Reactor pressure vessel

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The reactor vessel used in the first commercial nuclear power plant, the Shippingport Atomic Power Station. Photo from 1956.

A reactor pressure vessel in a nuclear power plant is the pressure vessel containing the nuclear reactor coolant, core shroud, and the reactor core.

Classification of nuclear power reactors[edit]

Not all power reactors have a reactor pressure vessel. Power reactors are generally classified by the type of coolant rather than by the configuration of the reactor vessel used to contain the coolant. The classifications are:

Of the main classes of reactor with a pressure vessel, the pressurized water reactor is unique in that the pressure vessel suffers significant neutron irradiation (called fluence) during operation, and may become brittle over time as a result. In particular, the larger pressure vessel of the boiling water reactor is better shielded from the neutron flux, so although more expensive to manufacture in the first place because of this extra size, it has an advantage in not needing annealing to extend its life.

Annealing of pressurized water reactor vessels to extend their working life is a complex and high-value technology being actively developed by both nuclear service providers (AREVA) and operators of pressurized water reactors.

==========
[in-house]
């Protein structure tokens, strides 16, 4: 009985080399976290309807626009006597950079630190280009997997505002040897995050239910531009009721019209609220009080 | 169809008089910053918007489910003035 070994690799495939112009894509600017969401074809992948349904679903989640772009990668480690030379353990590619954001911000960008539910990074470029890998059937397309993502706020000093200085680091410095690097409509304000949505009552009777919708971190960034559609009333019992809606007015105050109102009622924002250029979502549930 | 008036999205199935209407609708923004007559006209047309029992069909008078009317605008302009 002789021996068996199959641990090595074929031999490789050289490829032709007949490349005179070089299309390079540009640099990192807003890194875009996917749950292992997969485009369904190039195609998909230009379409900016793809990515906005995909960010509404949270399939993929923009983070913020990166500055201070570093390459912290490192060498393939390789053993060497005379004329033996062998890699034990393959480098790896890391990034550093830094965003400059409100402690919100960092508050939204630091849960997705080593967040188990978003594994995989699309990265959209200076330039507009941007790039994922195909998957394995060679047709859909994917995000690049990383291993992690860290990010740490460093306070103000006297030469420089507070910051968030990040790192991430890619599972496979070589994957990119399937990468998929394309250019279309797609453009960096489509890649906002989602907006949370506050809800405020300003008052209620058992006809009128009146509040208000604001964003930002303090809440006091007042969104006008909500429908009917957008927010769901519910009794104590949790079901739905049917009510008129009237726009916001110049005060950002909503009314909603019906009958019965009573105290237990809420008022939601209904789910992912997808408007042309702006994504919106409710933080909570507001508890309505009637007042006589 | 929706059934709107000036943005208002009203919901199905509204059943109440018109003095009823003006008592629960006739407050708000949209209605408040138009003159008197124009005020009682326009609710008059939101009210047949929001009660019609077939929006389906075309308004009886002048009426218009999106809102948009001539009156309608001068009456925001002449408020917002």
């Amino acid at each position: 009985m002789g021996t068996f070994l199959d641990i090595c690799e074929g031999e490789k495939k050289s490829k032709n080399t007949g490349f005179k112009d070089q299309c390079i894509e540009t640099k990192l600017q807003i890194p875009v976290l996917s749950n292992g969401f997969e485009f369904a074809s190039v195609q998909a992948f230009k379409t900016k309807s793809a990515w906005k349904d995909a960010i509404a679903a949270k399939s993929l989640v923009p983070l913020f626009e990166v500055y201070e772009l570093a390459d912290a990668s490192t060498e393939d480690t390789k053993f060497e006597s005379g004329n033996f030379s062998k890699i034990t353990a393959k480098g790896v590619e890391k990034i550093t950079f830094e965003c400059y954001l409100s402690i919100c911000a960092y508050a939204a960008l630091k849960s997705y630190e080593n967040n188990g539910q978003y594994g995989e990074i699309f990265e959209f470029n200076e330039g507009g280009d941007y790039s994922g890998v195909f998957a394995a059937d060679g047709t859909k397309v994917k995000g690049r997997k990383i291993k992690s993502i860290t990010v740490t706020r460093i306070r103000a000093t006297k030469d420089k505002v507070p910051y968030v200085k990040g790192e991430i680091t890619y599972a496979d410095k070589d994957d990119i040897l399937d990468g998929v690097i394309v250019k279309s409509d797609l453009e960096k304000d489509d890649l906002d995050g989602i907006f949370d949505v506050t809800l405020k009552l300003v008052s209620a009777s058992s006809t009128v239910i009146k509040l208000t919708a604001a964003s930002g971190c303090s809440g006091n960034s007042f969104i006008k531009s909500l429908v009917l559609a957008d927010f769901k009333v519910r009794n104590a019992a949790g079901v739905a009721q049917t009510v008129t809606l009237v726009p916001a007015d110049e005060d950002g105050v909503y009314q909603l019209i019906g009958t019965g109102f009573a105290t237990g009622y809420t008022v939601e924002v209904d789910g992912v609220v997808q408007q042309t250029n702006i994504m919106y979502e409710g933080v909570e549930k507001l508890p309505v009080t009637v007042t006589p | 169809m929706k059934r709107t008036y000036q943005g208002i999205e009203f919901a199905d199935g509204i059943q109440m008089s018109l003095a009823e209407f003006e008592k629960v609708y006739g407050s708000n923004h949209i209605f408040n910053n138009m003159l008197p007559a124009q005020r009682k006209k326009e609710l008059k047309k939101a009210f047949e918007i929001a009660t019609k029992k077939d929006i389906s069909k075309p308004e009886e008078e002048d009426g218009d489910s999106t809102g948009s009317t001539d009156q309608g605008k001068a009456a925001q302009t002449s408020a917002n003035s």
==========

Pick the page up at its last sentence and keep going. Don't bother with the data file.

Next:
Components of a pressurized water reactor pressure vessel[edit]

All pressurized water reactor pressure vessels share some features regardless of the particular design.

Reactor vessel body[edit]

The reactor vessel body is the largest component and is designed to contain the fuel assembly, coolant, and fittings to support coolant flow and support structures. It is usually cylindrical in shape and is open at the top to allow the fuel to be loaded.

Reactor vessel head[edit]

This structure is attached to the top of the reactor vessel body. It contains penetrations to allow the control rod driving mechanism to attach to the control rods in the fuel assembly. The coolant level measurement probe also enters the vessel through the reactor vessel head.

Fuel assembly[edit]

The fuel assembly of nuclear fuel usually consisting of uranium or uranium/plutonium mixes. It is usually a rectangular block of gridded fuel rods.

Neutron reflector or absorber[edit]

Protecting the inside of the vessel from fast neutron escaping from the fuel assembly is a cylindrical shield wrapped around the fuel assembly. Reflectors send the neutrons back into the fuel assembly to better utilize the fuel. The main purpose though is to protect the vessel from fast neutron induced damage that can make the vessel brittle and reduce its useful life.

See also[edit]

References[edit]